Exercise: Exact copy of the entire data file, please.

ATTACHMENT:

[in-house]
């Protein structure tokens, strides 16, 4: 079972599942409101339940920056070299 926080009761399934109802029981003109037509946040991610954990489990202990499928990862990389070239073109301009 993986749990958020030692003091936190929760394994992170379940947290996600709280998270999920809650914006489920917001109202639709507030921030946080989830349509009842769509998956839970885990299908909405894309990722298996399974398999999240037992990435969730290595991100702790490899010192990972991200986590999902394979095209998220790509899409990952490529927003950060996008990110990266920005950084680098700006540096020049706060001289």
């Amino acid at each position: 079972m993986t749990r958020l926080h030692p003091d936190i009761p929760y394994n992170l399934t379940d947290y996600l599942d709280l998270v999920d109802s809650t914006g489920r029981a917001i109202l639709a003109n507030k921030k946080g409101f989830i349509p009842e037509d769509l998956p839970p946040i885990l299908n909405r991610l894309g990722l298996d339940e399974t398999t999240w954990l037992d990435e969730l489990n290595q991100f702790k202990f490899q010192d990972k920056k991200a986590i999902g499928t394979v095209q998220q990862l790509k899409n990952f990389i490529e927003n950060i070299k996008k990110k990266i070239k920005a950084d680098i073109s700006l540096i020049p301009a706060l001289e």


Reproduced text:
[in-house]
């Protein structure tokens, strides 16, 4: 079972599942409101339940920056070299 926080009761399934109802029981003109037509946040991610954990489990202990499928990862990389070239073109301009 993986749990958020030692003091936190929760394994992170379940947290996600709280998270999920809650914006489920917001109202639709507030921030946080989830349509009842769509998956839970885990299908909405894309990722298996399974398999999240037992990435969730290595991100702790490899010192990972991200986590999902394979095209998220790509899409990952490529927003950060996008990110990266920005950084680098700006540096020049706060001289």
């Amino acid at each position: 079972m993986t749990r958020l926080h030692p003091d936190i009761p929760y394994n992170l399934t379940d947290y996600l599942d709280l998270v999920d109802s809650t914006g489920r029981a917001i109202l639709a003109n507030k921030k946080g409101f989830i349509p009842e037509d769509l998956p839970p946040i885990l299908n909405r991610l894309g990722l298996d339940e399974t398999t999240w954990l037992d990435e969730l489990n290595q991100f702790k202990f490899q010192d990972k920056k991200a986590i999902g499928t394979v095209q998220q990862l790509k899409n990952f990389i490529e927003n950060i070299k996008k990110k990266i070239k920005a950084d680098i073109s700006l540096i020049p301009a706060l001289e």